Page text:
Monday, August 21, 2006

Starting Med School


My wife started med school today. Last week was orientation week, concluded by her "White Coat Ceremony" on Saturday. Basically, the WCC is a kind of reverse graduation where many of the first-year students' families and loved ones come out to hear some pompuous speeches and then watch with joy as the students receive their first physician's coat.

The ceremony climaxes with the students putting the new coats on each other as a symbol of the collaborative spirit that will help carry them through their four years of schooling.

Several of the couples at the ceremony were ones in which the non-participating member was already a doctor. They said that it will be quite difficult to maintain the strength in relationship through the rigorous four years.

That's part of the reason why I was so thankful that they incorporated us into the orientation process. The students spent last week learning about the program during the day, but the upper-year students would then take them out on "outings". Spouses who RSVPed early were also allowed to come along. On Wednesday we went to a White Sox game and then on Thursday dinner cruised on Lake Michigan.

Having been multi-year veterans of the long-distance relationship, one of the most important elements to success was "shared experience". Anotherwards, it made a huge difference that, despite our distance, we had firsthand understanding of what each other's days and schedules were like and what we might be going through.

I kind of feel the same way about medical school--I wish I could directly share the experience with my loved one, but at least having met her classmates and instructors, I feel like I have a better idea of the environment she's going to be in and that makes me less anxious.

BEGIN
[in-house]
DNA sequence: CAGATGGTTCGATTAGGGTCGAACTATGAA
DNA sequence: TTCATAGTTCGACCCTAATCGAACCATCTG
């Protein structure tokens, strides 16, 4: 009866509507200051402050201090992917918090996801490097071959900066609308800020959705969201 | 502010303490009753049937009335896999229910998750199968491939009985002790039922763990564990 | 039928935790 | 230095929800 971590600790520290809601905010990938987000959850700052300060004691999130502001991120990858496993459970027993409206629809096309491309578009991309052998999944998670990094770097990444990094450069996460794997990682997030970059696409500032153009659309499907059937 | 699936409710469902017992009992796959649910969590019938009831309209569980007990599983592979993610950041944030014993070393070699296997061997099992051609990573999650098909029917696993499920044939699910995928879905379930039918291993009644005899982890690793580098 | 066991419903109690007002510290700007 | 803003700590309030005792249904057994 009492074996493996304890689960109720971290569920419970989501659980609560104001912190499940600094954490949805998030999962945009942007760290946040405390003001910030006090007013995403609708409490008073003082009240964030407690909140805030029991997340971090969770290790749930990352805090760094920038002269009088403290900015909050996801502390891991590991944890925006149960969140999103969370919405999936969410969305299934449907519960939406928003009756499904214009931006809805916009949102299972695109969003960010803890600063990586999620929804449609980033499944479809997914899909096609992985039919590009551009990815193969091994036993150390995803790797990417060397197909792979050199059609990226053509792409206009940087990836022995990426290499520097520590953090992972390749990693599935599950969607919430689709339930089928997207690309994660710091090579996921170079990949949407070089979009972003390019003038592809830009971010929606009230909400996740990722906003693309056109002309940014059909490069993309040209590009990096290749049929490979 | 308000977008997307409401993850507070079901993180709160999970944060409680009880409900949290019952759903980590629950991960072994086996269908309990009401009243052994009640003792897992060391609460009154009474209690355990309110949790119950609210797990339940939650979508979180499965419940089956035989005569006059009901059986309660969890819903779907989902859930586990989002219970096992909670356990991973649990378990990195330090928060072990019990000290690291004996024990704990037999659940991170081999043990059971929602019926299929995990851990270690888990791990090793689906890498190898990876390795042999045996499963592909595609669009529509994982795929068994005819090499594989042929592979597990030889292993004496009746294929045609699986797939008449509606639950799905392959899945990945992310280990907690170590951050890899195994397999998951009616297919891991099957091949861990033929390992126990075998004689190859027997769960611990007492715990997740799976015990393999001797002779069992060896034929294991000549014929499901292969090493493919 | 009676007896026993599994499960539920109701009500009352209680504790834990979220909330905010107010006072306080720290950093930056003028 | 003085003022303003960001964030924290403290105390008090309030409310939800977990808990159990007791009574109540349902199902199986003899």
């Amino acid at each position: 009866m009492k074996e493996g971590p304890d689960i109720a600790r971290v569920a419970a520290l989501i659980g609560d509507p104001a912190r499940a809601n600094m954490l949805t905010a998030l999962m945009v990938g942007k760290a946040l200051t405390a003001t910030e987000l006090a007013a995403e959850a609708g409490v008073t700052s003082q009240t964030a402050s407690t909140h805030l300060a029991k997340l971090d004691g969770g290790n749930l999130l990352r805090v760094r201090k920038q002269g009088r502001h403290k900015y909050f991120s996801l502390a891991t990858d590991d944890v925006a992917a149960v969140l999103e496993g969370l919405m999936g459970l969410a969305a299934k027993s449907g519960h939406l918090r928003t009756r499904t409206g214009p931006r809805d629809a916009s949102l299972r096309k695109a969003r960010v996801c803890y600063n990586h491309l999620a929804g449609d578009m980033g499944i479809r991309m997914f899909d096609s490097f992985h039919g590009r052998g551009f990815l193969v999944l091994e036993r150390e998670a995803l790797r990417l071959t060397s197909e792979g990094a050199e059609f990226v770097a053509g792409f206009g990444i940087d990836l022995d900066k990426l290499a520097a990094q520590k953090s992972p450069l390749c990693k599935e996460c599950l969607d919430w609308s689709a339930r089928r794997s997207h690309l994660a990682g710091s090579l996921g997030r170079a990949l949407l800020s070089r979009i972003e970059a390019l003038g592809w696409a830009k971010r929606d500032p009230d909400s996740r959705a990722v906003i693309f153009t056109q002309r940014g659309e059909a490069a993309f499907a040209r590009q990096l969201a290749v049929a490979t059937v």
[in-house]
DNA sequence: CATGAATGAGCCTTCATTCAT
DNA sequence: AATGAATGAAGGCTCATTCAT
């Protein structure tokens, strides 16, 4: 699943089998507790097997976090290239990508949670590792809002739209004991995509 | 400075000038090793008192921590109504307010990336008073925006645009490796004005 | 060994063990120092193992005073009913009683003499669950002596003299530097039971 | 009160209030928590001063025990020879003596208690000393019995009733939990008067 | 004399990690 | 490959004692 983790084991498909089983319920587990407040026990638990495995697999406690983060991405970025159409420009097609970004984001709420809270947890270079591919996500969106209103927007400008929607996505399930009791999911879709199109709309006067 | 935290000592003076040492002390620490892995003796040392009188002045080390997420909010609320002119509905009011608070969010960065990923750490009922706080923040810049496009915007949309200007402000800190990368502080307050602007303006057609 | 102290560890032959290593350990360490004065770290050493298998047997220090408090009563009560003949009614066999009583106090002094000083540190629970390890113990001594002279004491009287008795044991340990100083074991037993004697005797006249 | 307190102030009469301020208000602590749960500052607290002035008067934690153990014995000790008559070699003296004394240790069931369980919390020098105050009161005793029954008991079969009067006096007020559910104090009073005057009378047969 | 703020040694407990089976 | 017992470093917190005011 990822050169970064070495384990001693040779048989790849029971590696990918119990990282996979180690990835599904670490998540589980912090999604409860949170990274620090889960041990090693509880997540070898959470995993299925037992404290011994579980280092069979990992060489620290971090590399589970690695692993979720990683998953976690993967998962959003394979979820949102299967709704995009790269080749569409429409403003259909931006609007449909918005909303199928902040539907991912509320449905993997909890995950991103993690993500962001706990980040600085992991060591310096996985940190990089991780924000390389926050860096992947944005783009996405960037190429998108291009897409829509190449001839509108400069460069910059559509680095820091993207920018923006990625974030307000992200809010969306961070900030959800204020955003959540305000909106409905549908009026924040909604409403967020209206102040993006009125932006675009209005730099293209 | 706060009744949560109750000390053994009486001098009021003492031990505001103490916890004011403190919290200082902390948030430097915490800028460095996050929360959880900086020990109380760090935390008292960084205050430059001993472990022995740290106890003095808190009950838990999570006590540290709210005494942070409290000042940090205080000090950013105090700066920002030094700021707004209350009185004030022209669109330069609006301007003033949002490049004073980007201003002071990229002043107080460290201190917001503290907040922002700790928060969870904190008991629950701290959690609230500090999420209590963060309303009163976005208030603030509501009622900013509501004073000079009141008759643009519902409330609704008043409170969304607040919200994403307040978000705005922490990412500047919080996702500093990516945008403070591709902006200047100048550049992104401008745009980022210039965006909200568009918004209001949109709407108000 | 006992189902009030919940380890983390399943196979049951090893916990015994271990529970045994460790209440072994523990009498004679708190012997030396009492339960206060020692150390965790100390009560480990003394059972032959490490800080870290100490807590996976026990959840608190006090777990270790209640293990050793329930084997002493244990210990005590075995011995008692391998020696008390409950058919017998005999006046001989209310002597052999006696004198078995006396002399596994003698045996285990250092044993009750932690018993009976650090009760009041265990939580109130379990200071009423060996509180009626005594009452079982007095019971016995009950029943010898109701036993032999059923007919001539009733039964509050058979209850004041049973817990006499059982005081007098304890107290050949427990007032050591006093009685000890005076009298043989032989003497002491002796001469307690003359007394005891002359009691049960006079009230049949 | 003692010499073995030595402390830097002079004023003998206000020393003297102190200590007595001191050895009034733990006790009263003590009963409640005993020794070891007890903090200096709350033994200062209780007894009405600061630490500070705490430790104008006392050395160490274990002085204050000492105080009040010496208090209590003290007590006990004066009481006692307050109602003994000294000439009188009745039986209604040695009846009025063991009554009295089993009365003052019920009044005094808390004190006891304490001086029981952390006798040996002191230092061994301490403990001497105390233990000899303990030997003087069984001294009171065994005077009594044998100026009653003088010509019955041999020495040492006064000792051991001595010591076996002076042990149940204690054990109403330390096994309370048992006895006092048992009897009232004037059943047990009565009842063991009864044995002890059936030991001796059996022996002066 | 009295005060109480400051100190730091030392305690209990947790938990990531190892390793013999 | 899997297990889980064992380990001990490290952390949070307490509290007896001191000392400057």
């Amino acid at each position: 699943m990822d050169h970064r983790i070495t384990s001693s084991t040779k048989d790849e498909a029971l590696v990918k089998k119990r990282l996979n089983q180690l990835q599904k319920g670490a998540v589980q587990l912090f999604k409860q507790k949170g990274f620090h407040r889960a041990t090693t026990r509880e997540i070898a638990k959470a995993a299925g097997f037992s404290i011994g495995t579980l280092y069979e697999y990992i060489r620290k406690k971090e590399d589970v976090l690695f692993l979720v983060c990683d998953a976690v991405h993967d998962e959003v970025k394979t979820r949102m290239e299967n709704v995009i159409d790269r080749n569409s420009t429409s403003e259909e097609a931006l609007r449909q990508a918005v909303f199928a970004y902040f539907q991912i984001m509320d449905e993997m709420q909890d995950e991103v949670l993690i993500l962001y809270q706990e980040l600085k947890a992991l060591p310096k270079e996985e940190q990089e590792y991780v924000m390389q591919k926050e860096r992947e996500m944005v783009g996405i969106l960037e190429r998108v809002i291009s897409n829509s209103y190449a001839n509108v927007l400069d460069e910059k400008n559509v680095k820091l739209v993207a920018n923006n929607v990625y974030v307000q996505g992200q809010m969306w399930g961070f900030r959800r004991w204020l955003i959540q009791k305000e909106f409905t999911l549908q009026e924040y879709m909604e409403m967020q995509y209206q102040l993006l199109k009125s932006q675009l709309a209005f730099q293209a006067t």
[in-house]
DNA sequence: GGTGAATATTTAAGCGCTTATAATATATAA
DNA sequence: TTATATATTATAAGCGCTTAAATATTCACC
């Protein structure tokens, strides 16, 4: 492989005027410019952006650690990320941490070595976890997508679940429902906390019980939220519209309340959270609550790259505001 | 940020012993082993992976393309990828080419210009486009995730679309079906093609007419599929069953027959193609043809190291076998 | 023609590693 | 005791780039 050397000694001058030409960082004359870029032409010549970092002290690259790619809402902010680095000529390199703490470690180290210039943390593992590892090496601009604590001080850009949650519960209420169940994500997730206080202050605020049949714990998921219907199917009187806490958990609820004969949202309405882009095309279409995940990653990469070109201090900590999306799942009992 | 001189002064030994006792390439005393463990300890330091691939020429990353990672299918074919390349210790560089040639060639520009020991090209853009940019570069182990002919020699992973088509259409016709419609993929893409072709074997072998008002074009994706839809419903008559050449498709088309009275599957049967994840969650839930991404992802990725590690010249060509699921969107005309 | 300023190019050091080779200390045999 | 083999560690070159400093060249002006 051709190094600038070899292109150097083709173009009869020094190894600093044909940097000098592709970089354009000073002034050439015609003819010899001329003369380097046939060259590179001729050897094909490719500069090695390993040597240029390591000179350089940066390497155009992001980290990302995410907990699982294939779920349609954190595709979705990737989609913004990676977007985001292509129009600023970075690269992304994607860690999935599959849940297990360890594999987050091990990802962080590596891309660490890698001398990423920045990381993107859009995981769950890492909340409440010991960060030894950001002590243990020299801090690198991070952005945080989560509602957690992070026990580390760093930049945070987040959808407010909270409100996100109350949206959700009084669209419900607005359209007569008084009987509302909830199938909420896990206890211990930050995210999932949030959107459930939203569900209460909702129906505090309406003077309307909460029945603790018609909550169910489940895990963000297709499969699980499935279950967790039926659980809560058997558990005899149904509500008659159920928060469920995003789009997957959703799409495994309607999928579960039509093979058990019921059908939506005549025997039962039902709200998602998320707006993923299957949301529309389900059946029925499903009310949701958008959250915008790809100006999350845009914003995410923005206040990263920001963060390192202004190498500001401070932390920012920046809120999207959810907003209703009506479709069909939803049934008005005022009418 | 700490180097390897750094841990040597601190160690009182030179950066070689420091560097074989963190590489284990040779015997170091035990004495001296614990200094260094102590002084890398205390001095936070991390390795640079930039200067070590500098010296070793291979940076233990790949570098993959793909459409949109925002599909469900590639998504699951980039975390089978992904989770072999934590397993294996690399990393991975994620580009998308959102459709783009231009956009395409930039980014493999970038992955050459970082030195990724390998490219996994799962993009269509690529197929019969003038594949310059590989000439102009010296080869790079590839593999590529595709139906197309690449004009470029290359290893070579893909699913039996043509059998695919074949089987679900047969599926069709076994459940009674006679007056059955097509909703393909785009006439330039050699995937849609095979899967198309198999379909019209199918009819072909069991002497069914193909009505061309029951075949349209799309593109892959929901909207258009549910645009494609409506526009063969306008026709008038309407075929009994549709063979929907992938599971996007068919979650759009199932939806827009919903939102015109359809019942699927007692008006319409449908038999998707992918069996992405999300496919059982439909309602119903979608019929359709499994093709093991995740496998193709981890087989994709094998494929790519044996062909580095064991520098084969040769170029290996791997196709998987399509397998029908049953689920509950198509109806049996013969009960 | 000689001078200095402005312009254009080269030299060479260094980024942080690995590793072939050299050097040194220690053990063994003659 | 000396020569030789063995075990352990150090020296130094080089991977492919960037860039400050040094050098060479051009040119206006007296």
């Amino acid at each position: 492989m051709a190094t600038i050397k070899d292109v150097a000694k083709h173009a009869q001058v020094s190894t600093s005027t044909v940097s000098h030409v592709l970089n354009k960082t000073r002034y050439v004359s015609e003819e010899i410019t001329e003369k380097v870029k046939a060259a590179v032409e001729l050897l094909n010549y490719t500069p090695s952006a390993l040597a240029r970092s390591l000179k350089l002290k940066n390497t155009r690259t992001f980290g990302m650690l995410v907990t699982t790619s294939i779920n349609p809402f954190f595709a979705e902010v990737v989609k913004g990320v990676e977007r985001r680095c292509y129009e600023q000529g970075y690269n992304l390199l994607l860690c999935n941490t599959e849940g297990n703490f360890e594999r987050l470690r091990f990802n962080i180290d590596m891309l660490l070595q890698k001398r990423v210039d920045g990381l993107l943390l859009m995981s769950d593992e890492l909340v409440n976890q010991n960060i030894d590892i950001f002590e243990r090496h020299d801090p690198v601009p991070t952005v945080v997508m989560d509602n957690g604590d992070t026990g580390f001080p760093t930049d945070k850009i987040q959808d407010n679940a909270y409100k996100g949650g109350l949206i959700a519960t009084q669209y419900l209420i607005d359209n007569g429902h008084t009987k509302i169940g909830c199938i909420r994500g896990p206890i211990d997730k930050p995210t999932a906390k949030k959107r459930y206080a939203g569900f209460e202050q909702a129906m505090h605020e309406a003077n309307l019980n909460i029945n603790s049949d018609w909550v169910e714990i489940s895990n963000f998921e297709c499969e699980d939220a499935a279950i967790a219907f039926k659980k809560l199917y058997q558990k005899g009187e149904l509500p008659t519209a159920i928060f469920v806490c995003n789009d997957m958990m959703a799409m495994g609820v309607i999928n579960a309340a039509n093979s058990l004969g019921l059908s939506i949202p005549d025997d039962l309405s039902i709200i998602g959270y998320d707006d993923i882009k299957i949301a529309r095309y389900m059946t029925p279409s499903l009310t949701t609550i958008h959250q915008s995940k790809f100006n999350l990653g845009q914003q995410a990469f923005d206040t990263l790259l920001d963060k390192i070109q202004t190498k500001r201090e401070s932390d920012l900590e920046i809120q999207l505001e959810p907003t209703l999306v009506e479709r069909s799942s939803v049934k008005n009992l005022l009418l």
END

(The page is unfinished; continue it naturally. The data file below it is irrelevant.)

The other relevation that I found fascinating was the demographic of the student class. Unlike many medical schools, UIC-Med is extremely diverse, with whites making up only a minority fraction of the enrollment. However, in terms of economic class, the students were much more homogenous. Liz told me that only 14% of the students' parents had not attended university, and the large majority of them had at least one parent who was an MD.

Hearing that made me both proud and mad. Proud that the woman I love is amazing enough to overcome those odds, but also upset that our society is so unequitable in the opportunities it affords its citizens and the reality it points to:

Some of the best doctors in the world never get to even dream of practicing. Some of the best teachers never see the light of a classroom. Some of the best judges only get to see the wrong side of the bench.

And we all suffer for it.

4 Comments:

Blogger Ironcheffie said...

We didn't have one. I'm sure NTU will just fuck it up anyway. Old people talking about ethics they don't follow = boring.

P.S. - Yes, my dad is a MD

4:12 AM  
Blogger sonrisacsc said...

Woot woot!!!! Truckloads of whistles and bells to Liz!!! :D:D:D

8:15 PM  
Blogger xian said...

IC: Can't you use your legacy to get us that Asian baseball blog? Or does Asian Doctor currency not work in white lawyer circles?

CC: Thanks. Sorry she is unresponsive, this week is pretty crazy, but if you get a minute, you should call her this weekend. She could use the love :)

12:40 AM  
Blogger Ironcheffie said...

I supposedly had to "call Jim" or something. It just died. My clinical rotations start next week, so I'll be busy as frak. If you want to revive this thing by e-mailing Jim, that would be awesome. If I'm not banned by that time.

3:57 AM  

Post a Comment

<< Home

Listed on 
BlogShares